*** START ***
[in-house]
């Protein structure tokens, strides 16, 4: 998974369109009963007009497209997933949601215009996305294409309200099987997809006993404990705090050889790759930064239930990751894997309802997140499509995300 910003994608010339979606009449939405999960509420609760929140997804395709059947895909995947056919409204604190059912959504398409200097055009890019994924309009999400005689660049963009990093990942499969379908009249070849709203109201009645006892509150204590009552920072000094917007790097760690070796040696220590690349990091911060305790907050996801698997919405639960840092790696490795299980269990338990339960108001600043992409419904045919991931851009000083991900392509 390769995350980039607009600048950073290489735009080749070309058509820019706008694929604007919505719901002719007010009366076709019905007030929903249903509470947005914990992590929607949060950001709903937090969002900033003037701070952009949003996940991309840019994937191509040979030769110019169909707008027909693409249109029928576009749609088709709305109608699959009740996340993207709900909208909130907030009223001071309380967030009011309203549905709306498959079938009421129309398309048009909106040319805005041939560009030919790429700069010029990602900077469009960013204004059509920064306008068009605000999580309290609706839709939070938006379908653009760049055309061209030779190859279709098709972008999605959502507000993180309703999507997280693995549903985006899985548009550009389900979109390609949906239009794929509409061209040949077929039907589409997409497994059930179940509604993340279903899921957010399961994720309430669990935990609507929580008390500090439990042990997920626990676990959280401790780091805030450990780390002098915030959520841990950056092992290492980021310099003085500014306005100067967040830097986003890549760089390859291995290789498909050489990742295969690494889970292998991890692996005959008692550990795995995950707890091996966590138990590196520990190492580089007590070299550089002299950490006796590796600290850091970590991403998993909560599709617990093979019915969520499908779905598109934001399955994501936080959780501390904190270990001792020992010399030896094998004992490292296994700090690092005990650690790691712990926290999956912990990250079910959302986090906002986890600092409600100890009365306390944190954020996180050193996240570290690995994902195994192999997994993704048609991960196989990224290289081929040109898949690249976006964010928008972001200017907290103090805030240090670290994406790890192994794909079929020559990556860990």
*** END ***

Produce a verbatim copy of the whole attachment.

[in-house]
């Protein structure tokens, strides 16, 4: 998974369109009963007009497209997933949601215009996305294409309200099987997809006993404990705090050889790759930064239930990751894997309802997140499509995300 910003994608010339979606009449939405999960509420609760929140997804395709059947895909995947056919409204604190059912959504398409200097055009890019994924309009999400005689660049963009990093990942499969379908009249070849709203109201009645006892509150204590009552920072000094917007790097760690070796040696220590690349990091911060305790907050996801698997919405639960840092790696490795299980269990338990339960108001600043992409419904045919991931851009000083991900392509 390769995350980039607009600048950073290489735009080749070309058509820019706008694929604007919505719901002719007010009366076709019905007030929903249903509470947005914990992590929607949060950001709903937090969002900033003037701070952009949003996940991309840019994937191509040979030769110019169909707008027909693409249109029928576009749609088709709305109608699959009740996340993207709900909208909130907030009223001071309380967030009011309203549905709306498959079938009421129309398309048009909106040319805005041939560009030919790429700069010029990602900077469009960013204004059509920064306008068009605000999580309290609706839709939070938006379908653009760049055309061209030779190859279709098709972008999605959502507000993180309703999507997280693995549903985006899985548009550009389900979109390609949906239009794929509409061209040949077929039907589409997409497994059930179940509604993340279903899921957010399961994720309430669990935990609507929580008390500090439990042990997920626990676990959280401790780091805030450990780390002098915030959520841990950056092992290492980021310099003085500014306005100067967040830097986003890549760089390859291995290789498909050489990742295969690494889970292998991890692996005959008692550990795995995950707890091996966590138990590196520990190492580089007590070299550089002299950490006796590796600290850091970590991403998993909560599709617990093979019915969520499908779905598109934001399955994501936080959780501390904190270990001792020992010399030896094998004992490292296994700090690092005990650690790691712990926290999956912990990250079910959302986090906002986890600092409600100890009365306390944190954020996180050193996240570290690995994902195994192999997994993704048609991960196989990224290289081929040109898949690249976006964010928008972001200017907290103090805030240090670290994406790890192994794909079929020559990556860990």